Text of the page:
Here is my version of the Raspberry Pi arcade coffee table. I got the idea from other great instructables on here and wanted to share my experience with the build.
The table can play games from multiple video game eras including NES, SNES, Sega, Playstation, and N64 (N64 requires the Rpi 2).
Protip: if you are building 2+ controllers, be sure to install the hidden gem Super Mario War and get ready for heated, relationship-destroying battles among your friends and family. You'll thank me later.
Step 1: Parts
To save some cash, I cut up some old IKEA furniture into the following pieces:
(2x) 34" x 6" (apron)
(2x) 21.5" x 6" (apron)
(4x) 17" x 4" (legs)
(1x) 36" x 24" plywood (top)
(1x) 34" long and (1x) 20" long (internal monitor casing)
Raspberry Pi 2 (suggested for better performance, although most emulators run on the RasPi B as well)
LCD Monitor (make sure it is visible when viewed from above. I went with a 27" screen)
Xin Mo USB Controller
(2x) Arcade Joysticks
(14x) Arcade buttons
Step 2: Coffee Table Frame
I built a simple table out of some "wood" from IKEA furniture I was about to toss. I cut the legs from an old table and the apron/sides from an old bookcase. By loosely following the "Build a coffee table" wikiHow, I was able to build a base and frame around the LCD monitor using the scrap IKEA wood. Just make sure the table is big enough to fit your monitor (mine is 27").
I also built a shelf the width of the table underneath. The shelf is useful to house the speakers, power strip, and loose wires. Leave room above the shelf for an LCD mount and the screen itself.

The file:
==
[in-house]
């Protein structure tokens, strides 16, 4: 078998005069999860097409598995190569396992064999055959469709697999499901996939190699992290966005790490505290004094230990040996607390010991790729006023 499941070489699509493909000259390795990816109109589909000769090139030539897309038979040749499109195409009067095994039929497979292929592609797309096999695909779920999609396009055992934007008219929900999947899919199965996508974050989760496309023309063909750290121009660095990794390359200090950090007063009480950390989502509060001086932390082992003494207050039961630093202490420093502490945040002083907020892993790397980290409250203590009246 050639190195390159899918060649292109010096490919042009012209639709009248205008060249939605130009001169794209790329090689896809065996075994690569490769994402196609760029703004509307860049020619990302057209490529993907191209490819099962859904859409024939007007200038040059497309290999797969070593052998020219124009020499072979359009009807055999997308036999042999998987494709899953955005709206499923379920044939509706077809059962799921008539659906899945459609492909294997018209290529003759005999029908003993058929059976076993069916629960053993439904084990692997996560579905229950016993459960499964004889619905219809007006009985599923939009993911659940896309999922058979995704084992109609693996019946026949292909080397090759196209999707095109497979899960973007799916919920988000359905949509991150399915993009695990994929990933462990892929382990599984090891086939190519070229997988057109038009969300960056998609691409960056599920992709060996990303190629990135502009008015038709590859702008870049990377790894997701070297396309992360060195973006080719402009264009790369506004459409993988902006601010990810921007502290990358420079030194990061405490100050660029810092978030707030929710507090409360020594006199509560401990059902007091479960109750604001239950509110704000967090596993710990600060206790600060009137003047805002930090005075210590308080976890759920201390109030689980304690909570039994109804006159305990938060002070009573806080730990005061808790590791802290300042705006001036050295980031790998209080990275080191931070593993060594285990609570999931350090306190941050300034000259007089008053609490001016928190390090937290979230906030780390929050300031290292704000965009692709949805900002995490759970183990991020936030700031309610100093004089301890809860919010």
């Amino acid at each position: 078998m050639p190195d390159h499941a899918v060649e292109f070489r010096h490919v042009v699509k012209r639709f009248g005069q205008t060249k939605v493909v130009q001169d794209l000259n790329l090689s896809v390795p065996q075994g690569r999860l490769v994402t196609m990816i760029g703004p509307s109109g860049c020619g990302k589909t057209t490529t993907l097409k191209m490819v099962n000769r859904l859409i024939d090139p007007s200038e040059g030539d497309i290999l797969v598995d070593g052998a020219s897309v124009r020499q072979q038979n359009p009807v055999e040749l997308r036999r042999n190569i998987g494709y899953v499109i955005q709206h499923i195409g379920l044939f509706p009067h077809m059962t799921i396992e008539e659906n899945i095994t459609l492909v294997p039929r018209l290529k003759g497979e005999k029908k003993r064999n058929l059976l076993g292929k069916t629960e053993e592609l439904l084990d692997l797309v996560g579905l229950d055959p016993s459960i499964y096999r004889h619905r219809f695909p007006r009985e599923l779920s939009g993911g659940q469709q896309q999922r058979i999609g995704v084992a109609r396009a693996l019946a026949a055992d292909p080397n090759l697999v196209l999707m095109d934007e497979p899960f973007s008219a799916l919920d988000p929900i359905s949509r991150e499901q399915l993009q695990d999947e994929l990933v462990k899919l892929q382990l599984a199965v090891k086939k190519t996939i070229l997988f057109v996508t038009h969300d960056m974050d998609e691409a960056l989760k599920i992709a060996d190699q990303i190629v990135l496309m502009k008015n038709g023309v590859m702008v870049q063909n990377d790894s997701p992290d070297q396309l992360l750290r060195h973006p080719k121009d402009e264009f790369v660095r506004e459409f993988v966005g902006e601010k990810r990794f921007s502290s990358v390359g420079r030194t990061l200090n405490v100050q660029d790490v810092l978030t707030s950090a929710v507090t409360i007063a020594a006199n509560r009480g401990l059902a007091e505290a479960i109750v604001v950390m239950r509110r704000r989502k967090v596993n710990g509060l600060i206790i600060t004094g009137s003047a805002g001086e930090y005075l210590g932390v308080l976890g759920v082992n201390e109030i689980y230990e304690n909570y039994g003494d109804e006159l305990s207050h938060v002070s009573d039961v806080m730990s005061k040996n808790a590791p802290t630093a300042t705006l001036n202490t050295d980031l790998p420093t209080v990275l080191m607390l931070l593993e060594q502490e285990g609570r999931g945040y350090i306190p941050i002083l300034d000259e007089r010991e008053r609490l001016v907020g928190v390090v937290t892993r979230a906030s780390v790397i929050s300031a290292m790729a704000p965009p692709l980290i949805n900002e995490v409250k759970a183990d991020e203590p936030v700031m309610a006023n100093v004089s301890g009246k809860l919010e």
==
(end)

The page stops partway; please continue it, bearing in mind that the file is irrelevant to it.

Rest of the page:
Step 3: Prime/paint
If you are using pieces from old IKEA furniture like I did, check out this article on the best way to paint the IKEA scraps.
Step 4: Secure the Monitor
To hold the monitor in place, I cut a piece of wood the length of the table and secured it at the appropriate height using metal brackets. I then cut holes to allow for the HDMI/power cable to run though the back of the monitor. I also cut a hole for the stem of the monitor to slide into. The shelf I built into the table frame sits below the monitor mount and houses the speakers, power strip, and loose cables.
Step 5: The Tabletop
Using a jigsaw, I cut a rectangle into the top of the table (sheet of plywood) to match the LCD screen size. I then mapped out where I wanted the joystick/buttons, and drilled appropriately sized holes to mount them. 1 1/8" drill bit worked perfectly for the buttons I had.
Step 6: Wires
I found using the Xin Mo controller board to be a nice way to wire up the buttons/joysticks and connect to the RasPi via USB. The board comes with all the wires you need as well as a mapping diagram. Due to the length in between my controllers I needed to solder some longer wires for everything to reach the board.
Protip: Make sure to map Player 1 and Player 2 buttons to the same numbers on each side - it'll be easier when it's time to configure the software mappings.
Step 7: Software
At the time of writing this, there is an extra step you have to take to get the Xin Mo controller board to register both controllers:
1. Once the RetroPie image is running, SSH into the RasPi and navigate to the following txt file:
2. Add the following to the end of the cmdline.txt file:
You can also test your joysticks/button mappings using jstest:
The RetroPie-Setup Wiki is a great source of information to learn about RetroPie's emulators and supported games.
This blog post is also an awesome guide to setting up RetroPie 3 on your RasPi